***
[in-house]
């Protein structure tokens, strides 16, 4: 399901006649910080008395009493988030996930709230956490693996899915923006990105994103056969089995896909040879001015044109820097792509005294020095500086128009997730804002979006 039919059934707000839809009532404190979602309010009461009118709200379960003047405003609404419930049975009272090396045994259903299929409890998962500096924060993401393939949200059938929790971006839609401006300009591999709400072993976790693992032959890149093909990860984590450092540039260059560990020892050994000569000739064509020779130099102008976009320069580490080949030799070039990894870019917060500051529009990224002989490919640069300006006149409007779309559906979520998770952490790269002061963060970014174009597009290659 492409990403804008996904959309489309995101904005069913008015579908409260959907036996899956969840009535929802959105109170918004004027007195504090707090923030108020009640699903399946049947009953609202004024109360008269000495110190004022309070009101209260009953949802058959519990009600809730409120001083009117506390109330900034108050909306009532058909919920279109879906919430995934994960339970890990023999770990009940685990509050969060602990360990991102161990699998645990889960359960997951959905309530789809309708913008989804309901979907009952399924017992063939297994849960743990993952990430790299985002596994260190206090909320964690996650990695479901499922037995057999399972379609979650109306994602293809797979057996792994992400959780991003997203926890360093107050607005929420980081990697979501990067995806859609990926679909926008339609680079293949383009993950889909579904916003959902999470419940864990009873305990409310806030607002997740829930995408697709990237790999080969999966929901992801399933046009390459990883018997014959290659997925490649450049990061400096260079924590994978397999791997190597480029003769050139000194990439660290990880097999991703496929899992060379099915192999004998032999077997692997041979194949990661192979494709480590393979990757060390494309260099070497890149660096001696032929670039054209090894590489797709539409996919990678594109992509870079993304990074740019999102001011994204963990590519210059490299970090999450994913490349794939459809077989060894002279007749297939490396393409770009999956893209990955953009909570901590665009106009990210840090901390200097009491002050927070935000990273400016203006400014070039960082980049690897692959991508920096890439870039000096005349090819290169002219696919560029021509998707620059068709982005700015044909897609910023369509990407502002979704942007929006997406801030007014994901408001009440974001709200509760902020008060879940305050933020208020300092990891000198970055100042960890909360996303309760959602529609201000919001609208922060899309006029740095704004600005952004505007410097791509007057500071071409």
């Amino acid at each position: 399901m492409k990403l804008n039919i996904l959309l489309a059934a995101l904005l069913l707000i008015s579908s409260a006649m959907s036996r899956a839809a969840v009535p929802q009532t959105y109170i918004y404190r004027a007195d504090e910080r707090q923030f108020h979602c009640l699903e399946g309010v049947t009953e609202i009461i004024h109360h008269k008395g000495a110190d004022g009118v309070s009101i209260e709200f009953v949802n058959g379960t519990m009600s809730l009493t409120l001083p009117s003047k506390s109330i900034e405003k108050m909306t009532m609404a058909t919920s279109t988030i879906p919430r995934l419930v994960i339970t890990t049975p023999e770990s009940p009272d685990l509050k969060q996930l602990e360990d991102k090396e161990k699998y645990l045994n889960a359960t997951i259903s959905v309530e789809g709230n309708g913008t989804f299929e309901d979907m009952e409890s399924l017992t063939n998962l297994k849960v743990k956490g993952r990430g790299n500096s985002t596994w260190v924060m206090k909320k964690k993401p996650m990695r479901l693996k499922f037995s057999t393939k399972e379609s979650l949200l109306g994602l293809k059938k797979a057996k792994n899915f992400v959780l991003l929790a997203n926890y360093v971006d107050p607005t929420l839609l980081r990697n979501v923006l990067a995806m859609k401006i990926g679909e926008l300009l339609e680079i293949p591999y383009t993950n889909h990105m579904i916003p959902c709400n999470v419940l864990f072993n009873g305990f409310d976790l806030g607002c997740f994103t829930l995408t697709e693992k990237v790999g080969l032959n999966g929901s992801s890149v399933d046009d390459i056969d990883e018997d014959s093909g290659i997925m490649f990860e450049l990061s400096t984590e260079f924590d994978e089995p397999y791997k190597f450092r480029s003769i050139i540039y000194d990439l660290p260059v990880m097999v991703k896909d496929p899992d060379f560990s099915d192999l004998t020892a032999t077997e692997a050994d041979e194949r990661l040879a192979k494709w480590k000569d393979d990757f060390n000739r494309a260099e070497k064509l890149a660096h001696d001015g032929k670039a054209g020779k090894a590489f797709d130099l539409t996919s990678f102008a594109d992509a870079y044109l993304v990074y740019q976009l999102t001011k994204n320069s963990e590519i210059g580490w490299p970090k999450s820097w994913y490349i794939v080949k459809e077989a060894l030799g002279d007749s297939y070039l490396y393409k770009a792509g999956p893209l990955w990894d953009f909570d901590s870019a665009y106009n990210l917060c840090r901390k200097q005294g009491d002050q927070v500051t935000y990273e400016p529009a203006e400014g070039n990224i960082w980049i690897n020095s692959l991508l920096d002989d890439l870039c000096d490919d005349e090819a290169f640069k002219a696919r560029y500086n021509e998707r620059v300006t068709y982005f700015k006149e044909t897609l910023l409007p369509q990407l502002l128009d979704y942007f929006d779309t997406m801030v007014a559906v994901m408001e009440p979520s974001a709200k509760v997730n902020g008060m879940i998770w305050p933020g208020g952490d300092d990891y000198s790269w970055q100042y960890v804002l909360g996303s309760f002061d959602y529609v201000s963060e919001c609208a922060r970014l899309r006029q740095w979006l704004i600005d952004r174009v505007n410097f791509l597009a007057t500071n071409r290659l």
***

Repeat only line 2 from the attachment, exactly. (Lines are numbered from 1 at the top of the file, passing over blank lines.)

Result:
């Protein structure tokens, strides 16, 4: 399901006649910080008395009493988030996930709230956490693996899915923006990105994103056969089995896909040879001015044109820097792509005294020095500086128009997730804002979006 039919059934707000839809009532404190979602309010009461009118709200379960003047405003609404419930049975009272090396045994259903299929409890998962500096924060993401393939949200059938929790971006839609401006300009591999709400072993976790693992032959890149093909990860984590450092540039260059560990020892050994000569000739064509020779130099102008976009320069580490080949030799070039990894870019917060500051529009990224002989490919640069300006006149409007779309559906979520998770952490790269002061963060970014174009597009290659 492409990403804008996904959309489309995101904005069913008015579908409260959907036996899956969840009535929802959105109170918004004027007195504090707090923030108020009640699903399946049947009953609202004024109360008269000495110190004022309070009101209260009953949802058959519990009600809730409120001083009117506390109330900034108050909306009532058909919920279109879906919430995934994960339970890990023999770990009940685990509050969060602990360990991102161990699998645990889960359960997951959905309530789809309708913008989804309901979907009952399924017992063939297994849960743990993952990430790299985002596994260190206090909320964690996650990695479901499922037995057999399972379609979650109306994602293809797979057996792994992400959780991003997203926890360093107050607005929420980081990697979501990067995806859609990926679909926008339609680079293949383009993950889909579904916003959902999470419940864990009873305990409310806030607002997740829930995408697709990237790999080969999966929901992801399933046009390459990883018997014959290659997925490649450049990061400096260079924590994978397999791997190597480029003769050139000194990439660290990880097999991703496929899992060379099915192999004998032999077997692997041979194949990661192979494709480590393979990757060390494309260099070497890149660096001696032929670039054209090894590489797709539409996919990678594109992509870079993304990074740019999102001011994204963990590519210059490299970090999450994913490349794939459809077989060894002279007749297939490396393409770009999956893209990955953009909570901590665009106009990210840090901390200097009491002050927070935000990273400016203006400014070039960082980049690897692959991508920096890439870039000096005349090819290169002219696919560029021509998707620059068709982005700015044909897609910023369509990407502002979704942007929006997406801030007014994901408001009440974001709200509760902020008060879940305050933020208020300092990891000198970055100042960890909360996303309760959602529609201000919001609208922060899309006029740095704004600005952004505007410097791509007057500071071409």